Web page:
F.Supp.3d 459, 467 (D.R.I. 2017). The district court likewise
granted summary judgment for the City on Mancini's
state-law claims, reasoning that Mancini's failure to
show a cognizable disability scuttled those claims as well.
See id.; see also DeCamp v.
Dollar Tree Stores, Inc., 875 A.2d 13, 25 (R.I.
2005) (characterizing the process of proving disability under
state law as "[p]aralleling the federal Americans with
countered by filing a motion to vacate the judgment. The
district court denied that motion and this timely appeal
appeal, Mancini trains his fire on the district court's
entry of summary judgment against him on his ADA
claims. We review a district court's grant of
summary judgment de novo, mulling the summary judgment record
and all reasonable inferences therefrom in the light most
agreeable to the nonmoving party (here, Mancini). See
Avery v. Hughes, 661 F.3d 690, 693
(1st Cir. 2011); Mandel v. Bos.
Phoenix, Inc., 456 F.3d 198, 204-05 (1st Cir. 2006). We
will affirm only if the record discloses "that there is
no genuine dispute as to any material fact and the movant is
entitled to judgment as a matter of law."
Avery, 661 F.3d at 693 (quoting Fed.R.Civ.P. 56(a)).
To carry out this inquiry, we must determine whether Mancini
has produced "specific facts sufficient to deflect the
swing of the summary judgment scythe." Mulvihill v.
Top-Flite Golf Co., 335 F.3d 15, 19 (1st Cir. 2003).
"[C]onclusory allegations, improbable inferences,
acrimonious invective, or rank speculation" will not
suffice. Ahern, 629 F.3d at 54.
the ADA, the City, as a "covered entity," shall not
"discriminate against a qualified individual on the
basis of disability in regard to job application procedures,
the hiring, advancement, or discharge of employees, employee
compensation, job training, and other terms, conditions, and
privileges of employment." 42 U.S.C. § 12112(a). We
apply the familiar McDonnell Douglas burden-shifting
framework in reviewing the entry of summary judgment with
respect to discrimination claims that rely upon indirect
evidence. See McDonnell Douglas Corp. v.
Green, 411 U.S. 792, 802-05 (1973).
compendium of claims includes claims of disability
discrimination under the ADA. See Gillen, 283 F.3d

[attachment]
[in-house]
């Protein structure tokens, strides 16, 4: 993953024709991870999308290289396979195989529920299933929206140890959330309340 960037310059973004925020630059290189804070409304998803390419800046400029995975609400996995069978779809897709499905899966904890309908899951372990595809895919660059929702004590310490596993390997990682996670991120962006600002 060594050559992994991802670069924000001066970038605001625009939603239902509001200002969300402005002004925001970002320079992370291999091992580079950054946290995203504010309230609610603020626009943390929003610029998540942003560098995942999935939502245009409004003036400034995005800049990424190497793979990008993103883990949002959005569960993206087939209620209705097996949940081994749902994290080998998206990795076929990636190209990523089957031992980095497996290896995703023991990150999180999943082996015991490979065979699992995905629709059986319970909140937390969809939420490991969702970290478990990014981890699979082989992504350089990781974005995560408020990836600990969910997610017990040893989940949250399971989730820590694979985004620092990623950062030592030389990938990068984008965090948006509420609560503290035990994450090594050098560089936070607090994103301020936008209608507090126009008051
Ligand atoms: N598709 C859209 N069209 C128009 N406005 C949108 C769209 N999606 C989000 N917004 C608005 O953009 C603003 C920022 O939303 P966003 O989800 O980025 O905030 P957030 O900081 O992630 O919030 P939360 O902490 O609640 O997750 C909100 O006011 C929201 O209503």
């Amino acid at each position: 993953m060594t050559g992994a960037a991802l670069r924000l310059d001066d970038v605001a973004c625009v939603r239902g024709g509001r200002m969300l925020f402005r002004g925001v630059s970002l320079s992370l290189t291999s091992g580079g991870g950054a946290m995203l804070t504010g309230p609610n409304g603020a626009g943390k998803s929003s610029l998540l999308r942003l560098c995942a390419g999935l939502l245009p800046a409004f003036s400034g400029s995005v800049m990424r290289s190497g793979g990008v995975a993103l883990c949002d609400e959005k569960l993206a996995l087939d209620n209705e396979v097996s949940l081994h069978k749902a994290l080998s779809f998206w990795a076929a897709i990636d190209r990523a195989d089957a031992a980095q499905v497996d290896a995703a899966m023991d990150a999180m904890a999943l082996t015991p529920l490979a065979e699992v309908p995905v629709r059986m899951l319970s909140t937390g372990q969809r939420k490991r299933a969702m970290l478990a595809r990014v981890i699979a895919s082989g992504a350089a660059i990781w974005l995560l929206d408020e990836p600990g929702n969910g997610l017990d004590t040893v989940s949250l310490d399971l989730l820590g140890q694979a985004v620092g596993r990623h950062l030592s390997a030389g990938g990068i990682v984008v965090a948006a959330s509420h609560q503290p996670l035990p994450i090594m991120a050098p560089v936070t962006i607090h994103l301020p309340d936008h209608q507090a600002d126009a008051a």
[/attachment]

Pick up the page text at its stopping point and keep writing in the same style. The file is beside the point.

at 29-30; Higgins v. New Balance
Athletic Shoe, Inc., 194 F.3d 252, 264 (1st Cir. 1999).
When traveling the path demarcated by McDonnell
Douglas, a plaintiff must first establish a prima facie
case of discrimination. See Rathbun v.
Autozone, Inc., 361 F.3d 62, 71 (1st Cir. 2004).
This is a task that the Supreme Court has described as
"not onerous." Tex. Dep't of Cmty.
Affairs v. Burdine, 450 U.S. 248, 253
said, Mancini has characterized his claim as one alleging a
failure to promote on the basis of disability. The prima
facie elements of a failure-to-promote claim are that the
plaintiff "(i) is a member of a protected class who (ii)
was qualified for an open position for which [he] applied,
but (iii) was rejected (iv) in favor of someone possessing
similar qualifications." Rathbun, 361 F.3d at
These elements, if shown, "raise an inference of
intentional discrimination," shifting the burden to the
employer to articulate a legitimate, nondiscriminatory reason
for the challenged employment decision. Id.
Elsewise, "the inference of discrimination never arises,
and the employer's motion for summary judgment will be
granted." Mesnick v. Gen. Elec.
Co., 950 F.2d 816, 824 (1st Cir. 1991).
stands to reason that a plaintiff claiming disability
discrimination cannot satisfy the first element of his prima
facie case unless he can show that he has a disability within
the meaning of the ADA. See Ramos-Echevarría
v. Pichis, Inc., 659 F.3d 182, 186 (1st
Cir. 2011). In that regard, the ADA offers three alternative
definitions of disability: "a physical or mental
impairment that substantially limits one or more major life
activities," 42 U.S.C. § 12102(1)(A); "a record
of such an impairment," id. § 12102(1)(B);
or "being regarded as having such an impairment,"
id. § 12102(1)(C). There is no per se rule
about either the type or quantum of evidence that a plaintiff
seeking to establish a disability must supply. See
Katz v. City Metal Co., 87 F.3d 26, 32
(1st Cir. 1996).
the City argues that Mancini has not demonstrated an
impairment (and, thus, has not demonstrated a disability)
within the purview of the ADA. In support, the City points
out that Mancini failed to proffer any medical evidence
showing an impairment. The City's premise is correct: at
summary judgment, Mancini did not produce a shred of
substantiating medical evidence. But the City's
conclusion does not ...